11-06-2013 05:29 PM
e.g: connect an inout signal from Pin1 to Pin2 inside FPGA without any logic
11-06-2013 05:45 PM
What do you mean by an inout? An inout is a Verilog construct that indicates stuff about the ability to drive into or out of a module.
There is no direct equivalent to this in hardware. The closest thing we have is an IOBUF, which is an output driver that can be tristated and an input buffer. If the output buffer is enabled (by enabling the EN pin of the IOBUF), the value on the O pin of the IOBUF drives onto the IO pin. If the output is disabled, then an external driver can drive a value onto (effectively) the IO pin of the IOBUF, and the input can drive the value from the IO pin to the I pin.
But, this is different than the concept of a Verilog inout, which doesn't have an enable signal - it is as if the wire inside the module and the wire outside the module are the same wire.
Given this, there is no equivalent to "tying two pins of the FPGA together" as if they were the same wire.
11-06-2013 11:34 PM
Do you mean a verilog inout signal cann't be connected from Pin to Pin inside FPGA/CPLD?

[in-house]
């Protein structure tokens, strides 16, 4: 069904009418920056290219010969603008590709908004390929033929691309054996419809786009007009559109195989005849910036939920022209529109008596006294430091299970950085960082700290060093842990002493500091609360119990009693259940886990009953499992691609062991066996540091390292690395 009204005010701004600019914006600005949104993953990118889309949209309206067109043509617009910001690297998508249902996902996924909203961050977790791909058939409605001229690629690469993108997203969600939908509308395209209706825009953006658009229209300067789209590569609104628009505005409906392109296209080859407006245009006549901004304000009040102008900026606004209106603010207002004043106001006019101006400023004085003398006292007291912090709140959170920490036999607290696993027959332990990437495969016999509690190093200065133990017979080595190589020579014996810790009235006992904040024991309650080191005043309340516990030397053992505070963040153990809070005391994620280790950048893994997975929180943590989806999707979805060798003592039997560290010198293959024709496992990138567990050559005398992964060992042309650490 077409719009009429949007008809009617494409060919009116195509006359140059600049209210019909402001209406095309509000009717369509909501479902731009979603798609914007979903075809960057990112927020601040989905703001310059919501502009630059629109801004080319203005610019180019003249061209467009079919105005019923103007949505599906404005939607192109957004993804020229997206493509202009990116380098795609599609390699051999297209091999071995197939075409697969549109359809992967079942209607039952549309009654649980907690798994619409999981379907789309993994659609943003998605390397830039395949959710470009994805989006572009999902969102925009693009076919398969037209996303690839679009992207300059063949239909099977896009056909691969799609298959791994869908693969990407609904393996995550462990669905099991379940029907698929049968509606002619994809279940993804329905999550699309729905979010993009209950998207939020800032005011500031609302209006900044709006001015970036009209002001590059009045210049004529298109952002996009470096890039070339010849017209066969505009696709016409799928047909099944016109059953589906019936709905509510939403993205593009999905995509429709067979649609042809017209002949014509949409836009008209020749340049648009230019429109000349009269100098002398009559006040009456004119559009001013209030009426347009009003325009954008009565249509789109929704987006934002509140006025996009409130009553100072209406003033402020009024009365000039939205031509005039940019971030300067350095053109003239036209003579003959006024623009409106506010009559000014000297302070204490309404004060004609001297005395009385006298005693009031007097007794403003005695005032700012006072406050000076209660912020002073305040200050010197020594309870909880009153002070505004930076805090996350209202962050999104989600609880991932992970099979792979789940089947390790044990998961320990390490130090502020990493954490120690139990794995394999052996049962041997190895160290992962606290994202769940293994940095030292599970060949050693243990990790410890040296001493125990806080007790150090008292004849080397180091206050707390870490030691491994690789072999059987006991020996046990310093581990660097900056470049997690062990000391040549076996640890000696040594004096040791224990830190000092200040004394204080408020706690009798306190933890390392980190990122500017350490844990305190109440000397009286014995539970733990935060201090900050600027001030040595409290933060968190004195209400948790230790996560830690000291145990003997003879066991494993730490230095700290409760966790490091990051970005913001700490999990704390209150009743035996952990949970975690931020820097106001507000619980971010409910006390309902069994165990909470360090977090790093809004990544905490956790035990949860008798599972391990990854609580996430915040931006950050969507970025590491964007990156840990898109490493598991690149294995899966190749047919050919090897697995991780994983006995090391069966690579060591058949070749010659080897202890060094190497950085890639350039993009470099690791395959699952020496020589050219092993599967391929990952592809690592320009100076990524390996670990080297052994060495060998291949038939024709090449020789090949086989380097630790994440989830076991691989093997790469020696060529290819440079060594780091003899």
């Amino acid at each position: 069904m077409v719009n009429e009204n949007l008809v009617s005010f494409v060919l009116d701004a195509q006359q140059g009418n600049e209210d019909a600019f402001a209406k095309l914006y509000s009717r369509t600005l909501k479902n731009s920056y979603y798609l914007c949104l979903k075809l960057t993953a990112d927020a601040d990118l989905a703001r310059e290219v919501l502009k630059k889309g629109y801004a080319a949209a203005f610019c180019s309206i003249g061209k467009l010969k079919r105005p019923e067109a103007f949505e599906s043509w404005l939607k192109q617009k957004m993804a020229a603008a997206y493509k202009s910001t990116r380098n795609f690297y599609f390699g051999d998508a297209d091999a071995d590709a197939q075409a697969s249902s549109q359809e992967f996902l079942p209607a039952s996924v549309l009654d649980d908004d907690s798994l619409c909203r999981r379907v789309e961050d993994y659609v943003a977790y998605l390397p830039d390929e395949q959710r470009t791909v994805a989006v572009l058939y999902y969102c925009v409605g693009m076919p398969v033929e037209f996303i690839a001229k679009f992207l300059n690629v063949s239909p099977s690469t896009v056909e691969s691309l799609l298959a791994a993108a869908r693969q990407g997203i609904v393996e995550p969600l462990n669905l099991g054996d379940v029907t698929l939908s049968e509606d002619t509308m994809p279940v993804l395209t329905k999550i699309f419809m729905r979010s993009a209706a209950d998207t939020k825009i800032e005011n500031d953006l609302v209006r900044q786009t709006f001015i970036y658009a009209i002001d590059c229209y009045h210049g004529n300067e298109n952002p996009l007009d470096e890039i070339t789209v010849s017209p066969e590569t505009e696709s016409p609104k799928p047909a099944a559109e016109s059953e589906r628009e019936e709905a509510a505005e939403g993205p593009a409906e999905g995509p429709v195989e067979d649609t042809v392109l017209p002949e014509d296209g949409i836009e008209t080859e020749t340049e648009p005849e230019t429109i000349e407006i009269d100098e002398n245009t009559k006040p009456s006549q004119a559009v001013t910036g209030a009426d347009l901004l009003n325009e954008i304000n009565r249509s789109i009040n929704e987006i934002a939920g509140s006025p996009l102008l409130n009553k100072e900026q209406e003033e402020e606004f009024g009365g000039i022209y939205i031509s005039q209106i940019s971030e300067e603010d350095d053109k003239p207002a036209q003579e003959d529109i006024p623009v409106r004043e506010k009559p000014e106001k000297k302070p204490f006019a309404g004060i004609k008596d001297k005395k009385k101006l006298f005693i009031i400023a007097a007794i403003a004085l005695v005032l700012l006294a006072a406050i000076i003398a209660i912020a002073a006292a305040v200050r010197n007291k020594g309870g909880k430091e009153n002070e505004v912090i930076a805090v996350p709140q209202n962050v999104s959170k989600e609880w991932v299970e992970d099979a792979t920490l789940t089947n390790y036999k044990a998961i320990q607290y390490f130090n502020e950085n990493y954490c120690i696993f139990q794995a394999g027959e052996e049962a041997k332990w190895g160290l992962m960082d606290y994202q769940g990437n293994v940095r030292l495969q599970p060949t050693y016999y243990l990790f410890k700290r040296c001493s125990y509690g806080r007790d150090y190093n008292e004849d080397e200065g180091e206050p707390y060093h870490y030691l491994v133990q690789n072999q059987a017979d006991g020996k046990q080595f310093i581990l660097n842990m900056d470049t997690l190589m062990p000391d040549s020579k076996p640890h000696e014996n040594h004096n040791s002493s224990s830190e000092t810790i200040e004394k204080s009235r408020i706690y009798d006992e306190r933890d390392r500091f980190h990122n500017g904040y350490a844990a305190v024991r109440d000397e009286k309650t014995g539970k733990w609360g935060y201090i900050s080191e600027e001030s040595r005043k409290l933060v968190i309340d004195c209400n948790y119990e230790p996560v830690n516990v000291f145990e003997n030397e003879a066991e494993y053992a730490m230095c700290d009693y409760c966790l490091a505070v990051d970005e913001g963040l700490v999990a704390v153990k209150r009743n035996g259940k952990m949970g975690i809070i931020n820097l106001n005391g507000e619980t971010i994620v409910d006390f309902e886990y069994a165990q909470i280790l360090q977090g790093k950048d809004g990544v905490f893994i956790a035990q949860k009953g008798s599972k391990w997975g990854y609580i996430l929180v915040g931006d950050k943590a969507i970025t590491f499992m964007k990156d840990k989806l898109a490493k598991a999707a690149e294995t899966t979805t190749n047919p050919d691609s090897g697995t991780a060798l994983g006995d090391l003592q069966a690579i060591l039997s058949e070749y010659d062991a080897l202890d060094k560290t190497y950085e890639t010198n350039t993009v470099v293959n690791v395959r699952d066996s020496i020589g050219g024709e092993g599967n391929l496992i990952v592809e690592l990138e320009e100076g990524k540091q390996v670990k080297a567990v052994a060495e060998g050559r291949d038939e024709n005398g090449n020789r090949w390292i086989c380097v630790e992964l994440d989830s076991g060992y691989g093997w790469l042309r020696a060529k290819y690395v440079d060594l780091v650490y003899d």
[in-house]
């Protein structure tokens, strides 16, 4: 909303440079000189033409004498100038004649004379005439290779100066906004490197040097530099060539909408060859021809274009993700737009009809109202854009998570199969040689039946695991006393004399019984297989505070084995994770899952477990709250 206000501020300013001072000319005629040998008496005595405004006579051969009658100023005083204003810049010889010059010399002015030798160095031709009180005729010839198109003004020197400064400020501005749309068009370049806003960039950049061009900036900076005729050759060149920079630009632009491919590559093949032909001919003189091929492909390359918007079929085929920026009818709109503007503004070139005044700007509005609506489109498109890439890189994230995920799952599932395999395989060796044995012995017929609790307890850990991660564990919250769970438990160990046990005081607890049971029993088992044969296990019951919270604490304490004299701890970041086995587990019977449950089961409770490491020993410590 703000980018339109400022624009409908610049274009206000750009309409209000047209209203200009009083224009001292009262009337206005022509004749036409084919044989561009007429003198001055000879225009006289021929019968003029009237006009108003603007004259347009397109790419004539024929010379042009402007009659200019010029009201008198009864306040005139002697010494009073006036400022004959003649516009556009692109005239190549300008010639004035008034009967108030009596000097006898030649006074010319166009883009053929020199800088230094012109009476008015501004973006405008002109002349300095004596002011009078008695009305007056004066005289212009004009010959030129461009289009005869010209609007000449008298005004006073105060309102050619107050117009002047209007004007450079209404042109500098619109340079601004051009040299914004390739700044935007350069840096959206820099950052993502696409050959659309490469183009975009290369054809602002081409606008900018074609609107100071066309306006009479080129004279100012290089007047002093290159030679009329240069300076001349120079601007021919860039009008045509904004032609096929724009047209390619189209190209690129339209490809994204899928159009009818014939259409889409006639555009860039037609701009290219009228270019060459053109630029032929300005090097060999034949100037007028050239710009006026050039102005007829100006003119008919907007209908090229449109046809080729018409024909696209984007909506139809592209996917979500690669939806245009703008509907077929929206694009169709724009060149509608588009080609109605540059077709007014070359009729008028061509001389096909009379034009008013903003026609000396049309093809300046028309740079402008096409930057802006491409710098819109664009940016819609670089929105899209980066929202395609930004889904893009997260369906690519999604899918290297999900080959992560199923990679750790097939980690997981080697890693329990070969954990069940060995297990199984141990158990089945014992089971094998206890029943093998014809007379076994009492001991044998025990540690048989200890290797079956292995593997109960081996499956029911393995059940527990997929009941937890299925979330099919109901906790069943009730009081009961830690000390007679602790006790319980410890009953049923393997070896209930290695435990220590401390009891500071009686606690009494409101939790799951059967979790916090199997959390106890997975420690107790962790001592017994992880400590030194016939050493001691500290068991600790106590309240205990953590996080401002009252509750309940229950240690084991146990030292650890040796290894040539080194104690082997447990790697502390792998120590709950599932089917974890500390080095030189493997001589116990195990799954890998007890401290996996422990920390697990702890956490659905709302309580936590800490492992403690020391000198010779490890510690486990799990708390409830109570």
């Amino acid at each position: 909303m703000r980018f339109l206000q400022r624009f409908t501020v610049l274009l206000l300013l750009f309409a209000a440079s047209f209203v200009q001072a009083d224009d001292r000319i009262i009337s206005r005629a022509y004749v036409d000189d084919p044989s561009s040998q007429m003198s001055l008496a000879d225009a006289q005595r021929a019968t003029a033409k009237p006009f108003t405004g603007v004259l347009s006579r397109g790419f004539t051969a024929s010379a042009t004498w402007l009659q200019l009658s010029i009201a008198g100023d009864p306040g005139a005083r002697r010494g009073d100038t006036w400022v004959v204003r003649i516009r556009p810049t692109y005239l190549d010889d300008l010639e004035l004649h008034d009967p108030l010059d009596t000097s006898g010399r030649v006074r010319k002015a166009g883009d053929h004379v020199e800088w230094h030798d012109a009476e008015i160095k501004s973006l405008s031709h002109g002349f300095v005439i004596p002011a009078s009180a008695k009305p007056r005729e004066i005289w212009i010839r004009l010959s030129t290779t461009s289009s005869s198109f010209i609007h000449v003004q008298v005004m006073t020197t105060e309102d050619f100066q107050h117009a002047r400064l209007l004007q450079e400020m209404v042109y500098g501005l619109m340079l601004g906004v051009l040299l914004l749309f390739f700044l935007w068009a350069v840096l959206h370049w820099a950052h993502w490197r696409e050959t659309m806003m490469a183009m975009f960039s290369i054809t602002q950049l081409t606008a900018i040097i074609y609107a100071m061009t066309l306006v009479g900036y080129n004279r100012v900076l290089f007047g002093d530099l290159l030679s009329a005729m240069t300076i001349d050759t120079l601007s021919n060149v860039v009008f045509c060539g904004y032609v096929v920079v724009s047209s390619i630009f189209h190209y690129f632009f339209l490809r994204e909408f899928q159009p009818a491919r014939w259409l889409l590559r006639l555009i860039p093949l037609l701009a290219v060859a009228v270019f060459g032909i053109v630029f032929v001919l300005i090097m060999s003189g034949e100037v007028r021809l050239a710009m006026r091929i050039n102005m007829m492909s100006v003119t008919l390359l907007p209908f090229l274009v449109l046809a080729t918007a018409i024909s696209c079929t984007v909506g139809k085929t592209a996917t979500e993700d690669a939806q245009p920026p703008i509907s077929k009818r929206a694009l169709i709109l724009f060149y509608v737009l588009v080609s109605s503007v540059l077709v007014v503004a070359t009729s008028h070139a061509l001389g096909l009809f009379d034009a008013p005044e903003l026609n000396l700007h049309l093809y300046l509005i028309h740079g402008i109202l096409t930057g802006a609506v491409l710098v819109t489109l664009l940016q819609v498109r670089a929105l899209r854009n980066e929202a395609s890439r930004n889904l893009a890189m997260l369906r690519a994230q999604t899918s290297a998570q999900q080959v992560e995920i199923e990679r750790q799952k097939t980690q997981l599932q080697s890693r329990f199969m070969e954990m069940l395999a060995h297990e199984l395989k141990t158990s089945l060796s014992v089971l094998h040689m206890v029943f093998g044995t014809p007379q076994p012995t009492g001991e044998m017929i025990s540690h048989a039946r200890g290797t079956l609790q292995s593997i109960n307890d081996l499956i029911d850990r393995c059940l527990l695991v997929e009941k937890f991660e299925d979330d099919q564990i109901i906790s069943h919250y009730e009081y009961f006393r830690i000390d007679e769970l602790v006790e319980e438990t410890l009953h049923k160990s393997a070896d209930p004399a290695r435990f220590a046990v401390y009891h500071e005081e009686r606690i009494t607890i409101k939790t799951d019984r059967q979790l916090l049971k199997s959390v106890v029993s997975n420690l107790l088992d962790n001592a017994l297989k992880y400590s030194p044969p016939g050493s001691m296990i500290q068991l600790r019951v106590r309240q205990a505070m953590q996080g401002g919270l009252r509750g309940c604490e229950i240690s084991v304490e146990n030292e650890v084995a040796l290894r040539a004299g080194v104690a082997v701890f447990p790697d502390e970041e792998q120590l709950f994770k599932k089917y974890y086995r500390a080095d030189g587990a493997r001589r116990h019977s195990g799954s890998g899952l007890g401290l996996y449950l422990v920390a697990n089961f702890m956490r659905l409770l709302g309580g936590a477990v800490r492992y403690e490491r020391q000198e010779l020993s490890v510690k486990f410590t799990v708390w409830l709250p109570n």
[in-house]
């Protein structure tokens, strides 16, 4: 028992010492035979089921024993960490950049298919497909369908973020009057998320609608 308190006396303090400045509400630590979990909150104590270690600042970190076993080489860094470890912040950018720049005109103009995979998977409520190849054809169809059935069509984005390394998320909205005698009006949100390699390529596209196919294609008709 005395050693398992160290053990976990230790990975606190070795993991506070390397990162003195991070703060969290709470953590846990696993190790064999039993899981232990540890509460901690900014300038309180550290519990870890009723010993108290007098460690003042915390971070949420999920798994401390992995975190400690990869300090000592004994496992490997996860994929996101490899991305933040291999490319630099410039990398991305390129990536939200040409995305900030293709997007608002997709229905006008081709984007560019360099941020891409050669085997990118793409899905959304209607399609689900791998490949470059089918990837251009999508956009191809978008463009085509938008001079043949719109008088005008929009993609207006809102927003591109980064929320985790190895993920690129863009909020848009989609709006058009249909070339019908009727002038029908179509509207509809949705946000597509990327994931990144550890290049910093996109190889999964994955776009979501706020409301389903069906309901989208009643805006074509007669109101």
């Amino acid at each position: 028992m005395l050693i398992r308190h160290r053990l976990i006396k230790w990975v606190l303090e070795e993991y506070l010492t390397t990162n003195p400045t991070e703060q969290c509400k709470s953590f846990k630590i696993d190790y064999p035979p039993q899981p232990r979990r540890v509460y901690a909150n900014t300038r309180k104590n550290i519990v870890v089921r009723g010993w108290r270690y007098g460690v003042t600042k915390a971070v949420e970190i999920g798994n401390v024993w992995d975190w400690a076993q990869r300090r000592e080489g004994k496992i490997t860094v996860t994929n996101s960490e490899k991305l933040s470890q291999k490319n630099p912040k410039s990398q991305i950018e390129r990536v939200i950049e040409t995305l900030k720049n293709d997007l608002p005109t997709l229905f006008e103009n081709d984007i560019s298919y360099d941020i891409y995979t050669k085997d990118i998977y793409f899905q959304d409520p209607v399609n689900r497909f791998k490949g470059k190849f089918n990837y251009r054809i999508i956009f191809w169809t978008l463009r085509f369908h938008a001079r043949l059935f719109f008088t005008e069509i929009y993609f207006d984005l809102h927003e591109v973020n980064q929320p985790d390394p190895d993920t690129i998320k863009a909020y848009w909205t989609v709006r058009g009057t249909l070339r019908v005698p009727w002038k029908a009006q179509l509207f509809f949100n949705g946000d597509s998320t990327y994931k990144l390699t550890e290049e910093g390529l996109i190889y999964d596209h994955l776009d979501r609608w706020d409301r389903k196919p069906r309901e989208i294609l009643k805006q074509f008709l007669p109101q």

So,one side must be uni-direction,and other can be inout.
11-07-2013 12:23 AM
avrumw's explanations are correct.
You can not convert FPGA IOs into simple bidirectional wires.
See the datasheet to understand what an IOB is made of.
The inout port constructs of HDLs like verilog and VHDL are intended for various things.
Simulations, Tri-State port modelling and simplifying internal feedback (Wher VHDL also offers the buffer type).
You shouldn't use inout ports for internal function blocks, and for I/O pins only if you do the tristate handling inside your design.
e.g. say you have a port 'bi_dir' in your design, then inside your design you need something like:
if output_enable = '1' then
bi_dir <= data_out;
bi_dir <= 'Z';
data_in <= bi_dir; -- the input path is always active
From this code you can see that when the design drives data to the output it also sees these values on the data_in.
At the other times it sees the data coming from the outside.
This also implies that there must not be driving conflicts between inside and outside drivers.
Now if you would connect the input and output drivers of two IOBs crosswise without using the TRISTATE feature, what would happen?
The active output drivers would act against some possible input, causing an output shortening in the worst case.
The signal level on the input then might become indeterminable and the whole loop will hang in some strange state.
It might even cause severe damage to the drivers.
What you can do is using a direction signal to choose the driving direction using the tristate drivers alternating.
This would result in something like the well known 74xx245 bidirectional line driver.
Have a nice synthesis